[PlayWright tutorial] summary of basic operations

Posted by mariolopes on Sat, 18 Sep 2021 00:35:38 +0200

(to be supplemented later)

Page basic operation

According to the official website document, the page loading process after calling page.goto(url):

  1. Set url
  2. Load the parsing page through the network
  3. The page.on("domcontentloaded") event is triggered
  4. Execute the js script of the page and load the static resources
  5. The page.on("laod") event is triggered
  6. The page executes dynamically loaded scripts
  7. When there is no new network request within 500ms, the networkidle event is triggered

page.goto(url)   Will jump to a new link. By default, Playwright waits until the load state. If we don't care about the loaded CSS images and other information, we can wait to the domcontentloaded state instead. If the page is loaded by ajax, we need to wait to the networkidle state. If networkidle is not suitable, page.wait can be used_ for_ The selector waits for an element to appear. However, for click and other operations, it will automatically wait.

page.goto(url, referer="", timeout=30, wait_until="domcontentloaded|load|networkidle")

Playwright automatically waits for the element to be in an operable stable state. Of course, it can also be used   page.wait_for_*   Function to wait manually:

page.wait_for_event("event", event_predict, timeout)
page.wait_for_load_state(state="domcontentloaded|load|networkidle", timeout)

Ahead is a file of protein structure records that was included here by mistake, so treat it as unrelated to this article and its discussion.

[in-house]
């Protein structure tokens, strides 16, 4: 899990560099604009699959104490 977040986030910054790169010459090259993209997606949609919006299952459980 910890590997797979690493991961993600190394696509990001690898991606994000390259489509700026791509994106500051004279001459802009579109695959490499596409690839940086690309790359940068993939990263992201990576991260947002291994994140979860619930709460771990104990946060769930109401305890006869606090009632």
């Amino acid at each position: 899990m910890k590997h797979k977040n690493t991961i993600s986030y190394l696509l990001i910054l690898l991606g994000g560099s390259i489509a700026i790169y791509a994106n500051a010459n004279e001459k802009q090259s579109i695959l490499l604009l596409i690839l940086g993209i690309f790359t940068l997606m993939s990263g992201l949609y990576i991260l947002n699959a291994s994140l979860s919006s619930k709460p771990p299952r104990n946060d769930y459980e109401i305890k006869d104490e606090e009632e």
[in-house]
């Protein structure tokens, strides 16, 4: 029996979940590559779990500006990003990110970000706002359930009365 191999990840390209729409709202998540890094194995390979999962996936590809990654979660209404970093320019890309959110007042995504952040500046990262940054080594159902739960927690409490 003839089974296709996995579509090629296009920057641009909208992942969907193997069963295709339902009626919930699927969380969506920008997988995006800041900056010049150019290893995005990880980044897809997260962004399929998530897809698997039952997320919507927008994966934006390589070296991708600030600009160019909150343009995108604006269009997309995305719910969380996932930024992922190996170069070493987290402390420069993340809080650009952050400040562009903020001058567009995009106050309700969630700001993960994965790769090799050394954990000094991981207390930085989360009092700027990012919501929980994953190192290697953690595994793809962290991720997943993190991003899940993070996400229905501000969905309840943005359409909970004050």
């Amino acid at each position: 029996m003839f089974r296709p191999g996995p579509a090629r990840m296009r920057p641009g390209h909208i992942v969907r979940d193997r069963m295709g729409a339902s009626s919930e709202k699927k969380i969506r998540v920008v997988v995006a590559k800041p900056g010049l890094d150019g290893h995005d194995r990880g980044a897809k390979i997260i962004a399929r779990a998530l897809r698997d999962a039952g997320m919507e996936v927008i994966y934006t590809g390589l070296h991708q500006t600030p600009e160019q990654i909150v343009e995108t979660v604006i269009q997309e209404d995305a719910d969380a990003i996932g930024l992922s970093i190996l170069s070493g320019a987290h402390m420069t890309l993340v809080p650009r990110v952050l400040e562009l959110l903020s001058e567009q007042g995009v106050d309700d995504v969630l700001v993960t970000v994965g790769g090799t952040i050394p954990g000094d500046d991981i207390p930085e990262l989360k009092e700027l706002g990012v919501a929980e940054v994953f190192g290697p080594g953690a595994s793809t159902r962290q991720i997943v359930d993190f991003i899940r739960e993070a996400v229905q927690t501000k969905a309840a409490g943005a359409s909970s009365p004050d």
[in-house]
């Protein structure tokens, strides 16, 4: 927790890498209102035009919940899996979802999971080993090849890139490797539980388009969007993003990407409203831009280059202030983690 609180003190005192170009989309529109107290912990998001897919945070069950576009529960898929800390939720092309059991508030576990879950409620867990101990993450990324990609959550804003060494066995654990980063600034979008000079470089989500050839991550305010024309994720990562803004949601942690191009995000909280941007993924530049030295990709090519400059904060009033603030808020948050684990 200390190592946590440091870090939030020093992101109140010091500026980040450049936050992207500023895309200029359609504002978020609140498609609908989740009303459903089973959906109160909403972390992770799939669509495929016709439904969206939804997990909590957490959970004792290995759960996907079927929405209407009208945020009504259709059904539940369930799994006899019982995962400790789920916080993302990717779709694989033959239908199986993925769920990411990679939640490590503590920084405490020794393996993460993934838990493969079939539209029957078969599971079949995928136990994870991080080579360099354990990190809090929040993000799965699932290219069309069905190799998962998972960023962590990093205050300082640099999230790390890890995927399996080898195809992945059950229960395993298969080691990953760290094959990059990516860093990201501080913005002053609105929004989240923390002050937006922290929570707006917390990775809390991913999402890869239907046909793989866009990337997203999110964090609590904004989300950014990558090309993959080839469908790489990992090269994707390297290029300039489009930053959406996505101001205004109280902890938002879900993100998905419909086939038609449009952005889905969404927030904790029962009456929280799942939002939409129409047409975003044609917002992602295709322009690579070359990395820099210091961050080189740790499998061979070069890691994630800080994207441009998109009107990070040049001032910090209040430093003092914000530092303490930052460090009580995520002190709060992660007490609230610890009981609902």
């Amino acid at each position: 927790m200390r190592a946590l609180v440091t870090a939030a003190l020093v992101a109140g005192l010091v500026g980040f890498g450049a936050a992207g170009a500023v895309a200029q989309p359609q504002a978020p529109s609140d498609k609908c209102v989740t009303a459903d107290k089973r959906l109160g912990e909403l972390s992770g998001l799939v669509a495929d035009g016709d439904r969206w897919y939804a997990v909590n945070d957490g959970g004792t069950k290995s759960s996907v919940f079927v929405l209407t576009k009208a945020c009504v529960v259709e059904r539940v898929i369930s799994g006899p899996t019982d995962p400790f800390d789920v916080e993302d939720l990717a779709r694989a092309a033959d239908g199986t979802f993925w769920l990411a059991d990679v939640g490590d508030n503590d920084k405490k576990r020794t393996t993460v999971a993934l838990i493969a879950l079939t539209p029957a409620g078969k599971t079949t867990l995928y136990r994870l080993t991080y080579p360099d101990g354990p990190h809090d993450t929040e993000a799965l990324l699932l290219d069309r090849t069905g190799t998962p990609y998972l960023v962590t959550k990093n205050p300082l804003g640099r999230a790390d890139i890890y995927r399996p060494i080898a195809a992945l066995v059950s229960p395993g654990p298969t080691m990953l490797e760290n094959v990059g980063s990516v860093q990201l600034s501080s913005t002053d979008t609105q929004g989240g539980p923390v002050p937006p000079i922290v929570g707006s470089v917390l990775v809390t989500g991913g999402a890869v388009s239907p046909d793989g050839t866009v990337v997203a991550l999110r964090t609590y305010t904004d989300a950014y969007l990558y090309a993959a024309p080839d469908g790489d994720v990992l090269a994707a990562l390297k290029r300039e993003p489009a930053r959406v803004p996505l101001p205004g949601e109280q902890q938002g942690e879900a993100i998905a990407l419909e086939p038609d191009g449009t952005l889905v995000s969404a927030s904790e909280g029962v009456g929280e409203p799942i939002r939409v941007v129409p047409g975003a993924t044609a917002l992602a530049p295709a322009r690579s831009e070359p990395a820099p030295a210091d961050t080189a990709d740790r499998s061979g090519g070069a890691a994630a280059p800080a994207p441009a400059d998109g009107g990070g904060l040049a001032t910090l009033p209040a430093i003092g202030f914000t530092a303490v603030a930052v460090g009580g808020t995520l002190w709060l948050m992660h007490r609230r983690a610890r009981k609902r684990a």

page.wait_for_selector(selector, timeout)
page.wait_for_timeout(timeout)  # Not recommended

The operation methods of the page mainly include:

# selector refers to expressions such as CSS
page.fill(selector, value)  # Fill in value in input

# example

The main methods to obtain the data in the page are:

page.url  # url
page.title()  # title
page.content()  # Get page full text
page.inner_text(selector)  # element.inner_text()
page.get_attribute(selector, attr)

# eval_ on_ The selector is used to get the value in the DOM
page.eval_on_selector(selector, js_expression)
# For example:
search_value = page.eval_on_selector("#search", "el => el.value")

# evaluate is used to get the data in JS in the page, for example, you can read the value in window
result = page.evaluate("([x, y]) => Promise.resolve(x * y)", [7, 8])
print(result) # prints "56"

selector expression

In the above code, we use CSS expressions (such as #button) to select elements. In fact, Playwright also supports XPath and two simple expressions defined by itself, which are recognized automatically.